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Discussion Starter #1
While researching NJ state laws on motorcycle passengers, I came across the following link, which I thought others could find as useful. It includes information on acoustical sound restrictions, helmet speakers, passengers, etc. I often see people posting questions on whether or not a particular slip on or exhaust system would comply with noise laws, so I gather this is information some may find helpful.

The link is from the website for the American Motorcyclists Association.

http://www.americanmotorcyclist.com/Rights/State-Laws.aspx

PS
Turns out there aren't any state laws in NJ restricting acoustical sound! :D :cool:
 

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One thing to be aware of with these laws is that laws work two ways. Unfortunately for us, if a state has no law regarding decibel levels of bikes, then cops can use that to THEIR advantage, not yours. They only have to think you were too loud. The ticket will stick too. When I lived in Montana, they had speed limits..but if you sped in a rural area like an interstate, they might stop you and fine you $5, no points. I never got a speeding ticket under that system. Then, about 1995, they changed that to NO SPEED LIMIT. Cool, huh? NO! Even though there was no speed limits, the law said you should drive at a reasonable and prudent speed. Problem is, that turns out to be what a cop thinks is reasonable and prudent, not what you think. Cops were handing out speeding tickets right and left, and these weren't $5 tickets either. This hits close to home too. I ride electric bicycles. Some states have no laws regarding electric bikes. Problem there again is that doesn't mean you can ride an electric bike with no license at any speed. What it means is the state can decide you aren't on a bicycle, but a motorcycle and fine you for not having it properly registered, speeding, etc.
 

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Yeah, florida is the same with the electric scooter thing.... alot of young folks are riding them in the rural neighborhoods and the state troopers are always on them about not having a liscense because it is a "motorized" vehicle. Its a loose law....anything with a motor? no...because even a 49cc gas powered bicycle can get away with not having a liscense, because it has pedals. I did find out that my son was getting hassled on his electric scooter because it had a seat....so we took it off, after that the local and state police didn't stop him anymore, I also told him if he seen an officer to pretend he was using his foot to push the scooter, why give them a reason.
 

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Discussion Starter #5
Regarding Florida, the state law is very clear: a motorcycle is defined as a motor vehicle powered by a motor with a displacement of more than 50 cubic centimeters, having a seat or saddle for the use of the rider, and designed to travel on not more than three wheels in contact with the ground, but excluding a tractor or moped. A motorized scooter has a different set of rules/definitions (vehicle not having a seat or saddle for the use of the rider, designed to travel on not more than three wheels, and not capable of propelling the vehicle at a speed greater than 30 miles per hour on level ground).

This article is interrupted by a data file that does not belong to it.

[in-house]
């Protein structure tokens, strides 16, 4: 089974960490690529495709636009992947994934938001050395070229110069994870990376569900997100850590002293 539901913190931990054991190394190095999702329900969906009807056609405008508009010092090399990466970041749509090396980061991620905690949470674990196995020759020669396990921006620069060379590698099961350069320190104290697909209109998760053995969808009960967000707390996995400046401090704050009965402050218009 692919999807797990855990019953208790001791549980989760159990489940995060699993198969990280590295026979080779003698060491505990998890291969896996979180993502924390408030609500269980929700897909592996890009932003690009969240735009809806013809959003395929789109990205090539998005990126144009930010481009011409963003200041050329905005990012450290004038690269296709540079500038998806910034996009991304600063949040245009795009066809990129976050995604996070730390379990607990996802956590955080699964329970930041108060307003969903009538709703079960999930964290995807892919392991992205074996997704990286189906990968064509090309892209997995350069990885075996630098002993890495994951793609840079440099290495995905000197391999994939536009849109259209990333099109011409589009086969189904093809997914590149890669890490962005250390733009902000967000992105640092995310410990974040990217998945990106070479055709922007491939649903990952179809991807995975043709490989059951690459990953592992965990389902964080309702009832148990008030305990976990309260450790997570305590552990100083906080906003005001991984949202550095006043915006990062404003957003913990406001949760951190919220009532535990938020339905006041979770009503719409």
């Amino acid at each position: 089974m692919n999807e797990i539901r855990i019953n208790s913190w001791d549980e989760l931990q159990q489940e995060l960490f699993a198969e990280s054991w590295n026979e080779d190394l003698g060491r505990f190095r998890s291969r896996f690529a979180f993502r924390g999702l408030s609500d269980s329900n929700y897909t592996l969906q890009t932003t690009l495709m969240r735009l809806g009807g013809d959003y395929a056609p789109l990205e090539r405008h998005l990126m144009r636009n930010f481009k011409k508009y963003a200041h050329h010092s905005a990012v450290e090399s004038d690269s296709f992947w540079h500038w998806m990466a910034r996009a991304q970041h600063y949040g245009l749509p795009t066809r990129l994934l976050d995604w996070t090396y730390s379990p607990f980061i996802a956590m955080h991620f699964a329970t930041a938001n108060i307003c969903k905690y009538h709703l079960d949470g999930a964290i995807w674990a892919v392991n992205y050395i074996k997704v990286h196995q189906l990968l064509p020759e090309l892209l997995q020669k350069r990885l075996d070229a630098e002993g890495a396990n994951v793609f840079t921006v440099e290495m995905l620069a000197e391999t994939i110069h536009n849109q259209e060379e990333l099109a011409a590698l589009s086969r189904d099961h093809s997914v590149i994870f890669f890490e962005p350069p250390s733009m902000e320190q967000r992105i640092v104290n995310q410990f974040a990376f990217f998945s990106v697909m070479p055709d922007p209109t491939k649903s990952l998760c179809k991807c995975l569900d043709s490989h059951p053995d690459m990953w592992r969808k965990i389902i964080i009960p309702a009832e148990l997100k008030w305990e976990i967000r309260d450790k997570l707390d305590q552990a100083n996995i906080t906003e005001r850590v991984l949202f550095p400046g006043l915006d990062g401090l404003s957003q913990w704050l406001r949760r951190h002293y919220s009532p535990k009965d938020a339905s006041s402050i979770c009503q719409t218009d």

Every state has different rules/laws. That's the beauty (and, complexity) of a true federal, republican system: every state is sovereign and responsible to enact and enforce its own laws. And, as citizens, it is our responsibility to understand and follow the law. Remember, driving is not a right; it is a privilege.

Now, having said all that, if the police (local, county or state) is hassling a citizen that is legally exercising his rights, it is then the individual's right and responsibility to stand up for what is right. As the old adage goes, exercise your rights, or lose them. Just don't be an unnecessary prick to your police. Be firm, but polite. Most of them already have a tough, stressful job.
 

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I'm perfectly fine with the reasonable and prudent language. Here in AZ the law is written with a posted speed limit, which can fall secondary to a requirement to always be driving at a speed that is reasonable and prudent. Just because it says you can do a certain speed doesn't mean that it's always safe to do so.
 

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Yup Bodi, thats why I removed the seat...and they stopped bothering him, his buds did the same, no problem. But some of those motorized bikes that have the chinese 49cc motors on them will excede 30mph on a flat surface, and the locals don't bother them....
Funny thing is my son is grown and gone but now they have a group of young guys in the neighborhood out where we used to live that ride thier scooters in large groups of 10 or more kids...lol, like a bike club.... I rode by them the other day and gave them the dueces down sign, they loved it!
 

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So CrisCusi, you trust cops? Not me. Well, some cops, but not most. I would rather have a law in black and white. Those you can fight. Plus you know the rules. We do have e-bike laws in TX. It's no faster than 20 mph (unassisted) and no more than 36 volts, 750 watts which is just a repeat of the Fed. guidelines. Those require no license or registration and are considered bicycles. I have considerably more power than that, but it's not like there is anything written on the hub motor or controller. Speed though, I have to watch, which I do.
 

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soooo technically i guess my bike is louder than legally allowed haha. guess that's why it says 'for track use only' when you order it.

oh well
 
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